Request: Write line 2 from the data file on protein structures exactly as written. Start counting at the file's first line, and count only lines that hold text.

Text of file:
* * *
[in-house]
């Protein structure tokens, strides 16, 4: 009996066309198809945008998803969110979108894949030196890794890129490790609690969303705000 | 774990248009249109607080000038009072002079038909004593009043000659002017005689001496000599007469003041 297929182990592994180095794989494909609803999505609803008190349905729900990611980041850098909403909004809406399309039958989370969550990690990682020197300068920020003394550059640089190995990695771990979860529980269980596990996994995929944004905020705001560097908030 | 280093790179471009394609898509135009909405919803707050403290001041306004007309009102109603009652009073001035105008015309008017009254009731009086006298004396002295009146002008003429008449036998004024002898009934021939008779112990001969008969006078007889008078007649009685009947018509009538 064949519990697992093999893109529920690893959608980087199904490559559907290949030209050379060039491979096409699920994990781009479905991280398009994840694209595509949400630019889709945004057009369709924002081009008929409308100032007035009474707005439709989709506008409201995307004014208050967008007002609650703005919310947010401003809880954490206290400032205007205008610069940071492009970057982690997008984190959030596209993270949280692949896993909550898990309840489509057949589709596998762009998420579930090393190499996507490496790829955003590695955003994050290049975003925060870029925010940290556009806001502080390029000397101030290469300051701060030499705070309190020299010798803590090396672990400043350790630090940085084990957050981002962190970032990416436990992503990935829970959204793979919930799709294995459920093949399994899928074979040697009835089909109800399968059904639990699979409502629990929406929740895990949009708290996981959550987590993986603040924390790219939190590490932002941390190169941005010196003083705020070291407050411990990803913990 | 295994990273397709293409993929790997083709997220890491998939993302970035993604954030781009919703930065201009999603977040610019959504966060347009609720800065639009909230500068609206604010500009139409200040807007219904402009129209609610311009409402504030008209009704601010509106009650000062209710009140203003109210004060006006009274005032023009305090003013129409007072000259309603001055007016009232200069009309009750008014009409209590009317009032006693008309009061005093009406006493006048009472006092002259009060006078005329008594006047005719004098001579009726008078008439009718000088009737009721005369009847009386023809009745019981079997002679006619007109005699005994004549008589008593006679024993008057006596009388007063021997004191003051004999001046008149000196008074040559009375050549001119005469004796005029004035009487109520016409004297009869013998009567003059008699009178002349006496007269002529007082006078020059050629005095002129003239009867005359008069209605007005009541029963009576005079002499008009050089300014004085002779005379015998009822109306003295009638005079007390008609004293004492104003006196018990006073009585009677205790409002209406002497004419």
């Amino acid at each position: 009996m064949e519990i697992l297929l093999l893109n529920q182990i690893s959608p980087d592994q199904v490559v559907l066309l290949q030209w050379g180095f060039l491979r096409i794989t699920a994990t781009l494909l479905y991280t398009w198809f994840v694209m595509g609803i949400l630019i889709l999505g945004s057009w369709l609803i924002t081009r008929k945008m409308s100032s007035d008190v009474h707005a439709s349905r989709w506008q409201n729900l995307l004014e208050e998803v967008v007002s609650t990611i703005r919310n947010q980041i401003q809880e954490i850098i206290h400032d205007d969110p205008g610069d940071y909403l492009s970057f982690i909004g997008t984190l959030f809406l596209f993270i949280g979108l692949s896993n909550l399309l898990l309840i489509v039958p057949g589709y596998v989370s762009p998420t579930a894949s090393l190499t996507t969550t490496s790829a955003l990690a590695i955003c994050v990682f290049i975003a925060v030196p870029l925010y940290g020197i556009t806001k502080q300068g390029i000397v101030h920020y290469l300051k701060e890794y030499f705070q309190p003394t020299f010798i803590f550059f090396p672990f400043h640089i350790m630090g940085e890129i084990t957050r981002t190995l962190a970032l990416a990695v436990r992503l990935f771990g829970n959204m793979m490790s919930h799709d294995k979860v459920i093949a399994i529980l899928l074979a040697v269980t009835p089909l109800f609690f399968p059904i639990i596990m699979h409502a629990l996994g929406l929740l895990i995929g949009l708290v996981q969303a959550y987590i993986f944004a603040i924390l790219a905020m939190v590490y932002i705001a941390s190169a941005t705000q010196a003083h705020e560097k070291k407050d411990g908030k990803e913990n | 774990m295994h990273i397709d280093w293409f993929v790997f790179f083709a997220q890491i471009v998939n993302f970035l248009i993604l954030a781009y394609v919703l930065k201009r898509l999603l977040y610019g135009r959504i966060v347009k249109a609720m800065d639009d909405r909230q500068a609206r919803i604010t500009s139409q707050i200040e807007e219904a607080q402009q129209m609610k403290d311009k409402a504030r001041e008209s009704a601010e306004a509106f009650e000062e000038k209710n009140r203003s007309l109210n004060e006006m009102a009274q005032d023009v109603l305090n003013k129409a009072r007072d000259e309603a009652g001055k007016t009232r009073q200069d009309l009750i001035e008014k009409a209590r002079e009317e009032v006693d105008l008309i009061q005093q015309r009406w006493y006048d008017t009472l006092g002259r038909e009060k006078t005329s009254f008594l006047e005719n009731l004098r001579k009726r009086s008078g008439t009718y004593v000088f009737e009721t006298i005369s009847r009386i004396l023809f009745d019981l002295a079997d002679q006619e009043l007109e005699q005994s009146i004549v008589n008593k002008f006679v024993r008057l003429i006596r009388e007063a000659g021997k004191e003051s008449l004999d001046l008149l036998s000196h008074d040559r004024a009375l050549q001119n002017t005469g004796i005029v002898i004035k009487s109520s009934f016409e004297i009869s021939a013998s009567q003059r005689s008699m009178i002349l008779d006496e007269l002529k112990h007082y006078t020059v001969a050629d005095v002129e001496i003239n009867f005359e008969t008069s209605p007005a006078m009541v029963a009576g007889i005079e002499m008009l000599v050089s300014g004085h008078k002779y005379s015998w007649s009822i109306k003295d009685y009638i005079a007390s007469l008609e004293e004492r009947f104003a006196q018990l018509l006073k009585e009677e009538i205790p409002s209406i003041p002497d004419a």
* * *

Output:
């Protein structure tokens, strides 16, 4: 009996066309198809945008998803969110979108894949030196890794890129490790609690969303705000 | 774990248009249109607080000038009072002079038909004593009043000659002017005689001496000599007469003041 297929182990592994180095794989494909609803999505609803008190349905729900990611980041850098909403909004809406399309039958989370969550990690990682020197300068920020003394550059640089190995990695771990979860529980269980596990996994995929944004905020705001560097908030 | 280093790179471009394609898509135009909405919803707050403290001041306004007309009102109603009652009073001035105008015309008017009254009731009086006298004396002295009146002008003429008449036998004024002898009934021939008779112990001969008969006078007889008078007649009685009947018509009538 064949519990697992093999893109529920690893959608980087199904490559559907290949030209050379060039491979096409699920994990781009479905991280398009994840694209595509949400630019889709945004057009369709924002081009008929409308100032007035009474707005439709989709506008409201995307004014208050967008007002609650703005919310947010401003809880954490206290400032205007205008610069940071492009970057982690997008984190959030596209993270949280692949896993909550898990309840489509057949589709596998762009998420579930090393190499996507490496790829955003590695955003994050290049975003925060870029925010940290556009806001502080390029000397101030290469300051701060030499705070309190020299010798803590090396672990400043350790630090940085084990957050981002962190970032990416436990992503990935829970959204793979919930799709294995459920093949399994899928074979040697009835089909109800399968059904639990699979409502629990929406929740895990949009708290996981959550987590993986603040924390790219939190590490932002941390190169941005010196003083705020070291407050411990990803913990 | 295994990273397709293409993929790997083709997220890491998939993302970035993604954030781009919703930065201009999603977040610019959504966060347009609720800065639009909230500068609206604010500009139409200040807007219904402009129209609610311009409402504030008209009704601010509106009650000062209710009140203003109210004060006006009274005032023009305090003013129409007072000259309603001055007016009232200069009309009750008014009409209590009317009032006693008309009061005093009406006493006048009472006092002259009060006078005329008594006047005719004098001579009726008078008439009718000088009737009721005369009847009386023809009745019981079997002679006619007109005699005994004549008589008593006679024993008057006596009388007063021997004191003051004999001046008149000196008074040559009375050549001119005469004796005029004035009487109520016409004297009869013998009567003059008699009178002349006496007269002529007082006078020059050629005095002129003239009867005359008069209605007005009541029963009576005079002499008009050089300014004085002779005379015998009822109306003295009638005079007390008609004293004492104003006196018990006073009585009677205790409002209406002497004419």